I think that the best thing that ever happened to me as a teacher was becoming a parent. Once my children started school, I quickly realized being a parent actually made me a better teacher. I could finally understand the evening conflicts, the push and pull of balancing extracurricular activities and schoolwork, running to Walgreens in your pajamas to get that poster board, and experiencing the dreaded comment, “That isn’t how my teacher does it!” If you haven’t heard that one yet, hang on, it’s coming.
My mentors in the “business” have always been so sweet to offer pearls of wisdom or nuggets of advice to help me along this adventure we call parenthood. After attending many of the Grade Level Coffees over the past few months and hearing comments from parents, I felt compelled to write down some thoughts from my own experience of being both a parent and a teacher.
In a world of instant gratification, flashing screens, and total connectivity, students get feedback constantly. They instantly know if something is right, wrong, how to, how not to, etc. Seems like the world is at their fingertips. There are very few opportunities to practice patience, take a moment and use their own independent thinking. But what about those nights of homework, projects and research? How do we grow minds when it seems like the whole world is flashing before their eyes? We want our children to succeed at whatever they are tackling. It’s hard to see them struggle and not want to fix it immediately or at least make the path easier. This has become much harder as we have all adapted to getting immediate answers whenever and wherever we need them.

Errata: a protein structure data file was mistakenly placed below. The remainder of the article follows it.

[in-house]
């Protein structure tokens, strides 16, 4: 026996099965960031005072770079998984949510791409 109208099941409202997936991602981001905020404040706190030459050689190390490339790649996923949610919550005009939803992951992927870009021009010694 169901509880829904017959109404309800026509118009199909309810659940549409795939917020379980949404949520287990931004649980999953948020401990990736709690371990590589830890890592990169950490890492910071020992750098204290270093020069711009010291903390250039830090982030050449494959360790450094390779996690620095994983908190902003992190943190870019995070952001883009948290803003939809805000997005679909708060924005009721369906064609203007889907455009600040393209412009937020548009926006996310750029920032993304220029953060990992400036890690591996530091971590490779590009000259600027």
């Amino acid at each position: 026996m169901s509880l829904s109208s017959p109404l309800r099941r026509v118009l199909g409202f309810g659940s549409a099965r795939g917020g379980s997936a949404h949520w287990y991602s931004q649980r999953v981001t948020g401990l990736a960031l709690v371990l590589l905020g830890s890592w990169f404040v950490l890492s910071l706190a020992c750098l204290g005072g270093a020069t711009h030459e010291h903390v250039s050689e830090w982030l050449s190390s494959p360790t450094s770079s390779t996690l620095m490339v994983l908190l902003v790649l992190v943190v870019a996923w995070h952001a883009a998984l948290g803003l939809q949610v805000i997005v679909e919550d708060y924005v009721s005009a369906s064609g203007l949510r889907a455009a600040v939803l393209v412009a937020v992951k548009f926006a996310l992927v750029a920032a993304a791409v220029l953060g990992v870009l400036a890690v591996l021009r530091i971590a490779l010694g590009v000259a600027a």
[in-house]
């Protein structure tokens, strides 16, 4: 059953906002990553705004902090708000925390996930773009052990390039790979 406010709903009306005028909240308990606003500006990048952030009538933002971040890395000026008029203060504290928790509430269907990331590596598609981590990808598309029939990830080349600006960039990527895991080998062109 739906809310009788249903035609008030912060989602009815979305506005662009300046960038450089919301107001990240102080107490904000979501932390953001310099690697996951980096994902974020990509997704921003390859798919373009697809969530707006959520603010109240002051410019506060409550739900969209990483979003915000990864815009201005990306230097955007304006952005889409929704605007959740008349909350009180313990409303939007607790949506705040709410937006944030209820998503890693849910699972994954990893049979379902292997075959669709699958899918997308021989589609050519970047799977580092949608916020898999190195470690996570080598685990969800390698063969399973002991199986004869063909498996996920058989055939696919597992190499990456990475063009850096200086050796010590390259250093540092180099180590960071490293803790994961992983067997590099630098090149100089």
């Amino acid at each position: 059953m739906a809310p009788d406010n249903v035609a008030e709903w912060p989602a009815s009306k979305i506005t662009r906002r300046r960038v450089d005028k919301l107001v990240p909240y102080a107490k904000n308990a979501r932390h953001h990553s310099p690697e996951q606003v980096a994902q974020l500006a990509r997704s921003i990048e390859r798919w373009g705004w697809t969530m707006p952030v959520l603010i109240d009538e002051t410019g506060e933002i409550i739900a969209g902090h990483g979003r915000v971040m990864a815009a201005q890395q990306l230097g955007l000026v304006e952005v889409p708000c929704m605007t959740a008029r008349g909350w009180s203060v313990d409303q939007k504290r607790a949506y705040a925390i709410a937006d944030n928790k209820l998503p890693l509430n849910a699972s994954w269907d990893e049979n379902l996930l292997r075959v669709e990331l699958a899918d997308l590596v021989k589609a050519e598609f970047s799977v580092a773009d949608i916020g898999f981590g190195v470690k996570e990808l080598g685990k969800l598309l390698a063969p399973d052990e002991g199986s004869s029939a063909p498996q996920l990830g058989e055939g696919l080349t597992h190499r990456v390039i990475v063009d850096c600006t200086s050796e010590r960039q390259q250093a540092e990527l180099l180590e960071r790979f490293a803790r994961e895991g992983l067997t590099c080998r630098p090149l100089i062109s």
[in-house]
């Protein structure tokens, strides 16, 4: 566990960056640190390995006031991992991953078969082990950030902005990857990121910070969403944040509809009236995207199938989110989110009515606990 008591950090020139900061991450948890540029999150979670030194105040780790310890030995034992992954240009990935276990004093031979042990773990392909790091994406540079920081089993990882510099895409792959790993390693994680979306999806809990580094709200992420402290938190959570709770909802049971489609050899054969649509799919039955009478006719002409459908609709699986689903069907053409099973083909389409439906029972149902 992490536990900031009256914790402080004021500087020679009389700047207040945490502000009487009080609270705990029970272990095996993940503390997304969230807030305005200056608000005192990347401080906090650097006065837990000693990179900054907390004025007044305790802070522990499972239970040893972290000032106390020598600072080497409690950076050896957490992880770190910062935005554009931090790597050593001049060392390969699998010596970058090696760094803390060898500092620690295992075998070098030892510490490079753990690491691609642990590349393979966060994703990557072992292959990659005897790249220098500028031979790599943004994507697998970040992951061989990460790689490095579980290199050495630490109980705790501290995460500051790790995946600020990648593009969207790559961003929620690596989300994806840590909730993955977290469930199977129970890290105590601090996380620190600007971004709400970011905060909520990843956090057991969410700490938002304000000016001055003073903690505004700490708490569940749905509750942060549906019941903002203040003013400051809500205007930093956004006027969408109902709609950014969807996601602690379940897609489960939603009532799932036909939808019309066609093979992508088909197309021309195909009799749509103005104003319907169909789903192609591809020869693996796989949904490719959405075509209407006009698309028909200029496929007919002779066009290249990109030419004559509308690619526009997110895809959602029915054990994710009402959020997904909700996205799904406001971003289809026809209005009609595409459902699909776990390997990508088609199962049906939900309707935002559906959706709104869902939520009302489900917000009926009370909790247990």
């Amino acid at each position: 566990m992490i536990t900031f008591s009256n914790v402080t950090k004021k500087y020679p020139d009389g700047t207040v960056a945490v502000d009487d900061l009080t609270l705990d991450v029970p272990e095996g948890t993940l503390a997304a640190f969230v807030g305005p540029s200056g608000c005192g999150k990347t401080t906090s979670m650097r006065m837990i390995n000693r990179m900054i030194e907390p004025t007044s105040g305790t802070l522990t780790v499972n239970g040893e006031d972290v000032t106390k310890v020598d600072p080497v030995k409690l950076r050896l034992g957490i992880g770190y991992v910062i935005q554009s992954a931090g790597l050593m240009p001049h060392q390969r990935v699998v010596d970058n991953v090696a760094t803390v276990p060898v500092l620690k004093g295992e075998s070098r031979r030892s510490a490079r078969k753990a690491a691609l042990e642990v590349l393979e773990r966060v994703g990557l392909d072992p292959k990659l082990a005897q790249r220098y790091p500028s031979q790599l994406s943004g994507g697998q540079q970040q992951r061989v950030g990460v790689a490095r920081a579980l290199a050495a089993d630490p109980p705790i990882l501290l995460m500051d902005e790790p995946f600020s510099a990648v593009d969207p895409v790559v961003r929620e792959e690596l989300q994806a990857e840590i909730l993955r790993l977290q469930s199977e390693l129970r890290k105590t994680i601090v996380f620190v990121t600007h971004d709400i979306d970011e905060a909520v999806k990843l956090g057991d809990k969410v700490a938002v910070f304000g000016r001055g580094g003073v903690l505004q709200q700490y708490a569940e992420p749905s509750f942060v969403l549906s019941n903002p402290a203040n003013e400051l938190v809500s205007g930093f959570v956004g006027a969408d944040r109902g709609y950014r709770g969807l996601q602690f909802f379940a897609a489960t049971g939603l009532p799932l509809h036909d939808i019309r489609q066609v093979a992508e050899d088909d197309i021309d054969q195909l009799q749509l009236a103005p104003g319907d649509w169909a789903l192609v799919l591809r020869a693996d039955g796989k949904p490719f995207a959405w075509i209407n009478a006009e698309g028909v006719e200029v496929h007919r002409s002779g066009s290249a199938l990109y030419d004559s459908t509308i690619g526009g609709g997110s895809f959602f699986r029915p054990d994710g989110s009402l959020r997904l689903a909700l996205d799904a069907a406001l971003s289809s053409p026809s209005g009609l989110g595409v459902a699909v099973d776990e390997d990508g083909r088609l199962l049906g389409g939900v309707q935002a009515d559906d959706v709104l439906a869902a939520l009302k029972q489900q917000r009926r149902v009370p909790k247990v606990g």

Fast learning isn’t the same as deep learning. For learning to be meaningful, it is supposed to challenge every student in some way. Teachers want students to stretch, persist, think differently, and yes, even struggle. Even John Dewey, early 1900’s philosopher and reformer of education, described learning as beginning with a dilemma. But as a parent, having our children struggle through math problems, science concepts or problem solving and decision making is hard, time consuming, frustrating and is the leading reason that I get my hair “enhanced” every four weeks. We have busy lives, strict schedules and there are only so many hours in the day.
How can we, as parents, support our children, cultivate those growing minds while saving our patience and sanity? Encourage your children to use the tools that they have been given. Examples could be notes, books, and videos that reteach concepts. Encourage them to ask questions, write them down and use different strategies to solve those problems and answer those questions. Yes, that means it could be different than the way we learned. It also means it may take more time than we would prefer. We want our children to be confident in their own thinking. They need us to let them stretch even when it’s uncomfortable to do so.
One of the basics teachers learn is to allow sufficient wait time after posing a question. We also know through brain research that incorrect answers actually grow our brains. Coming back to a problem and practicing deep thinking about that problem allows brain connections to be made that would not be possible had someone helped the student with through same problem.
Struggle doesn’t mean frustration and shutting down. It is stretching, thinking about things differently, trying a new method or strategy and persistence. Encouraging children to persist, explore ideas and struggle with tasks leads to deeper thinking. Teachers want students to develop lasting connections with material and develop solid skills for problem solving and decision-making. The effect of struggle is powerful learning.
Wait! Does that mean that parenting is a struggle? I’ll let you ponder that one.
Assistant Head of School
Beaches Episcopal School